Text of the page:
WINSLOW — Jose and Lea Ramirez might be mistaken for detectives as they drive around in their gray Toyota RAV4, peering out of windows, stopping, listening and snapping photographs.

The Waterville couple are investigators of sorts — but it is birds they observe, not people.

The Ramirezes were taking part Sunday in the 120th annual National Audubon Christmas Bird Count, an activity that tracks bird data and provides valuable insight into bird populations and the health of their habitats. The count helps wildlife organizations implement conservation strategies.

The couple organizes the Waterville Circle of the Maine Audubon Christmas Bird Count, one of many counts held statewide.

The local count comprises about 30 people who go off in groups within a 15-mile radius of Colby College to count birds and document species as part of the daylong activity that, nationally, takes place between Dec. 14 and Jan. 5.

On Sunday, the Ramirezes drove along Garland Road in Winslow, meandering in and out of roads lines with bushes and trees, listening and looking. They can identify birds by the sounds of their chirps.

“You hear it before you see it and if you hear it, that counts, too,” Lea Ramirez, 64, said.

A Cooper’s hawk is perched Sunday in a maple tree during the National Audubon Society Christmas Bird Count in Winslow. Morning Sentinel by Rich Abrahamson

As her husband, 67, drove, she held a clipboard, documenting the species and number of birds they saw or heard. They started counting at 7:15 a.m., and by 9:15 a.m. had counted 115 birds of varying species including blue jays, European starlings, black-capped chickadees, house finches, nuthatches, northern cardinals, American goldfinches, crows and tufted titmouse.

At the end of the day, the birders would all meet at the Ramirezes’ home to compare and compile data. Lea Ramirez said they typically identify about 50 species and last year, the Waterville-area group counted 9,803 birds.

“Psh, psh, psh, psh,” Jose Ramirez said, calling to birds as he pulled up to a quiet stand of trees off Garland Road. “Did you hear that little peep? That’s a chickadee.”

Shortly afterward, he would make an exciting find: Entering the driveway of Garland Road Small Animal Hospital, he spotted what he at first thought was a crow, high up in a maple tree, but then realized it was something else.

“That’s a Cooper’s hawk right there,” he said. “It’s the first one I’ve seen in the last two weeks.”

The large, brown-and-tan-speckled bird was perched regally on a high branch, its tail open and the wind catching the feathers on its neck and tail.

“It is similar to the sharped-shinned hawk,” Jose Ramirez said. “The female of the sharped-shinned hawk and the male of the Cooper’s hawk are basically the same size.”

Soon, one, two, three and then four crows flew to nearby branches of the tree, appearing to gang up on the hawk.

“They don’t like hawks because they’ll eat their babies and usually they’ll try to scare it away, but I think they’re looking at us, too,” Jose Ramirez said of the crows.

The couple said they typically see a Cooper’s hawk every other year when they do the Christmas count, and they always cover the same territory.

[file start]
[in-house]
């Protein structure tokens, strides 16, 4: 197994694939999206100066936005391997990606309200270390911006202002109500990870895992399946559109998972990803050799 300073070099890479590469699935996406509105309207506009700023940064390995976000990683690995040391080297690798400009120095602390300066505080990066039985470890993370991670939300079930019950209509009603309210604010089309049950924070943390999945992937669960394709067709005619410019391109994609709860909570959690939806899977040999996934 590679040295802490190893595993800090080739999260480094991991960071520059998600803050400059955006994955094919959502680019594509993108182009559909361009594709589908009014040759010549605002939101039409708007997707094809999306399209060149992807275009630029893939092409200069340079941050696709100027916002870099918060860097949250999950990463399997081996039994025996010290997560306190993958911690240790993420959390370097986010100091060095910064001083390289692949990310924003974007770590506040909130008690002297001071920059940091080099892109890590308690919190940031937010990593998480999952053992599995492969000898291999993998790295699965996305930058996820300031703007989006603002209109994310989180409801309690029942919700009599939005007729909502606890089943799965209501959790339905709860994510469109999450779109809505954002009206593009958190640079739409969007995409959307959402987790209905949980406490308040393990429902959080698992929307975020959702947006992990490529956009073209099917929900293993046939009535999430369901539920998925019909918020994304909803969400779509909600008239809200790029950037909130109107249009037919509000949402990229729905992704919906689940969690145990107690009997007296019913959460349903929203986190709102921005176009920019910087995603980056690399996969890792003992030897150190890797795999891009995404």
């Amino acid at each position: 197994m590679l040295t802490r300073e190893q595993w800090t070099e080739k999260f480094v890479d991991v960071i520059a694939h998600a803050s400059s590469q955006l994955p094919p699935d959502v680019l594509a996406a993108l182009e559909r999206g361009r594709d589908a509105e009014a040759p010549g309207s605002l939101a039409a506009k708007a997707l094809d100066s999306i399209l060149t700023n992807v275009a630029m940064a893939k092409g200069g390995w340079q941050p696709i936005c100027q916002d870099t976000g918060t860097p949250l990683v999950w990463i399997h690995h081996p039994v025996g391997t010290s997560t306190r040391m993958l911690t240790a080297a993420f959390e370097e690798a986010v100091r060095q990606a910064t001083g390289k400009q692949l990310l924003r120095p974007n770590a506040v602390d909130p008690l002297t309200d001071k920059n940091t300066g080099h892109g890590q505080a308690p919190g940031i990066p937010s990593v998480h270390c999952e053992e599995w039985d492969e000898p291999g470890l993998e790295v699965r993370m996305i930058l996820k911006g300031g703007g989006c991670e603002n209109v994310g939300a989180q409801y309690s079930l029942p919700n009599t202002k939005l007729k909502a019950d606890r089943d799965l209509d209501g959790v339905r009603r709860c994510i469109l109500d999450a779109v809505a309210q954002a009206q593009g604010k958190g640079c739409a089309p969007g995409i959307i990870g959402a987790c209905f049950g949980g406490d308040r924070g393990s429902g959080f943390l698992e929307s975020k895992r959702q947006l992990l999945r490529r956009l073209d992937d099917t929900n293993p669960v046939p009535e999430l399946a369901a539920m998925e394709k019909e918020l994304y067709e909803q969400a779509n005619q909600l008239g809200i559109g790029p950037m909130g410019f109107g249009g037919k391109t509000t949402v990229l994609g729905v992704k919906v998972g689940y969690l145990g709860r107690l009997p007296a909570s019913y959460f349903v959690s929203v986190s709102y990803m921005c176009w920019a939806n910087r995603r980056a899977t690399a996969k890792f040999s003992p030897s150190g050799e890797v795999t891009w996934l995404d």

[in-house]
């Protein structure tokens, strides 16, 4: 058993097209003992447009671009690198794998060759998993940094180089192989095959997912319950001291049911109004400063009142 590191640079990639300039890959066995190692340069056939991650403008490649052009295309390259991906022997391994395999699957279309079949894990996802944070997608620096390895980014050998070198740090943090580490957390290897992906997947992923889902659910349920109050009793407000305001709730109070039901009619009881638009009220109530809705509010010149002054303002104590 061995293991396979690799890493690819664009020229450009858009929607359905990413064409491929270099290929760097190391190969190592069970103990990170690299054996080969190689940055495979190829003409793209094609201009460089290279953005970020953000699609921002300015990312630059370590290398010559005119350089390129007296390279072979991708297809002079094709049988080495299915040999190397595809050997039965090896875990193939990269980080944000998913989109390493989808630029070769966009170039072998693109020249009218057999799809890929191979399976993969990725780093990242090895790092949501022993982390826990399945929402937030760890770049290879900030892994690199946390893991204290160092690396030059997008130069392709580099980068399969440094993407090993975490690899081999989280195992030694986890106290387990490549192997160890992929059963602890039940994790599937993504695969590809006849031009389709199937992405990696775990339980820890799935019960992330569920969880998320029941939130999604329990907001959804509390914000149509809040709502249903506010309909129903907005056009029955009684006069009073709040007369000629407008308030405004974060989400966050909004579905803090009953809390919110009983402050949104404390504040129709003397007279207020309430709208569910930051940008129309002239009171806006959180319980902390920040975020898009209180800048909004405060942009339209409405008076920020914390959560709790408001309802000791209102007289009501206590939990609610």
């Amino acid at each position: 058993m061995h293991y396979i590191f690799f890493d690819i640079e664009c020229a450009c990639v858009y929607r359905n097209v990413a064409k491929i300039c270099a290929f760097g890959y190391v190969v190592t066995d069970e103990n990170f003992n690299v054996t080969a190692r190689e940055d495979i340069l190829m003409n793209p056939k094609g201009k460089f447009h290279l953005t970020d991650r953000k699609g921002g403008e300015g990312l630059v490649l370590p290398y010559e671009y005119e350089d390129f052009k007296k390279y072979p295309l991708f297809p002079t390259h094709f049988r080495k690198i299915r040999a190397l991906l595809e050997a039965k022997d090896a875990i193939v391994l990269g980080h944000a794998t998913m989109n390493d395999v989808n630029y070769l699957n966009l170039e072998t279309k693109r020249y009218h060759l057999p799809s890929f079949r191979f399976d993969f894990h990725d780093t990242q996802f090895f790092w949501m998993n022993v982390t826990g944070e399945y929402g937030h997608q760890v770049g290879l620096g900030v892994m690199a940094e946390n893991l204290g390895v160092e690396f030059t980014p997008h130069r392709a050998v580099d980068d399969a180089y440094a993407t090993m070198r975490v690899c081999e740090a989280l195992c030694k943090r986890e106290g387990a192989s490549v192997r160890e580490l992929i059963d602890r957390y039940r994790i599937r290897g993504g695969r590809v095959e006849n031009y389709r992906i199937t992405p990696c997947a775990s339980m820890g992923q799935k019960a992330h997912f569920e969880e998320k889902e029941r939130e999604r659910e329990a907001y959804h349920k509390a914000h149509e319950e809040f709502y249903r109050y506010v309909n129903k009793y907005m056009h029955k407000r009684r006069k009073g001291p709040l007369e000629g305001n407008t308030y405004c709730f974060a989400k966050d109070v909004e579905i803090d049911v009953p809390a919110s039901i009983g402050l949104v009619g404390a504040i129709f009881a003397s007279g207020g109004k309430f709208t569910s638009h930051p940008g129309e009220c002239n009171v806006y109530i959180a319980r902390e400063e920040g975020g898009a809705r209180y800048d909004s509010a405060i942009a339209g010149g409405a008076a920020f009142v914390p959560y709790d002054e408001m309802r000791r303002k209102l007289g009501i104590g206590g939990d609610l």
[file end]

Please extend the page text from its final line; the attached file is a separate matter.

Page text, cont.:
Maine Audubon’s mission is to conserve the state’s wildlife and wildlife habitat by engaging people of all ages in education, conservation and action.

Late last week, Doug Hitchcox, Maine Audubon’s staff naturalist, said bird counters Sunday would include those driving around, like the Ramirezes, and people counting birds at feeders. He said it is impossible to count every bird, but over the years, patterns emerge that prove valuable in documenting species, population and habitat.

It’s kind of a fascinating story,” Hitchcox said of the Christmas Bird Count. “It used to happen on Christmas Day and it was called the ‘Christmas Hunt,’ where people went out and shot birds. They spent the entire day shooting birds. Whoever had the largest pile of birds won the bird count.”

December marks the official kickoff for the winter portion of the Maine Bird Atlas, a citizen-scientist project that extends from Dec. 14 to March 15 and overlaps with the Christmas Count, according to Hitchcox.

The goal is to map the distribution and abundance of species over a large geographic area during a fixed period of time. Those taking part need not be experienced — they may count birds, for instance, in their backyards and other places they go, such as the grocery store.

Those interested in taking part should go to Maine.gov/birdatlas or call Hitchcox at Maine Audubon at (207) 781-2330.

“We already have 1,200 volunteers for the breeding summer portion of it, so we’re trying to get people to do winter as well,” he said.

Lifelong bird lovers, the Ramirezes — Jose is an orthopedic surgeon and Lea a stay-home mother — take part in the Maine Bird Atlas and other projects, and have watched birds in many countries, including China and Thailand.

“We just spent a month in Madagascar looking at birds,” Lea Ramirez said.

Jose Ramirez uses binoculars as he observes birds Sunday during the National Audubon Society Christmas Bird Count. Morning Sentinel photo by Rich Abrahamson Buy this Photo

Married 42 years, the couple said when they were younger, they enjoyed exploring the outdoors. Their love of birds followed.

“There are so many and they’re all over the world now when you travel,” Lea Ramirez said. “There’s a whole bird world out there. It’s social, too, with other birders.

“You have this immediate connection with someone who is a foreigner. You never know what you’re going to see. You’re outside, observing nature. When you see birds, you see other things as well.”

They worry about some birds losing their habitats because of tree cutting and building.

“In other countries,” Jose Ramirez said, “that’s probably the number-one reason for loss of birds.”

 

 


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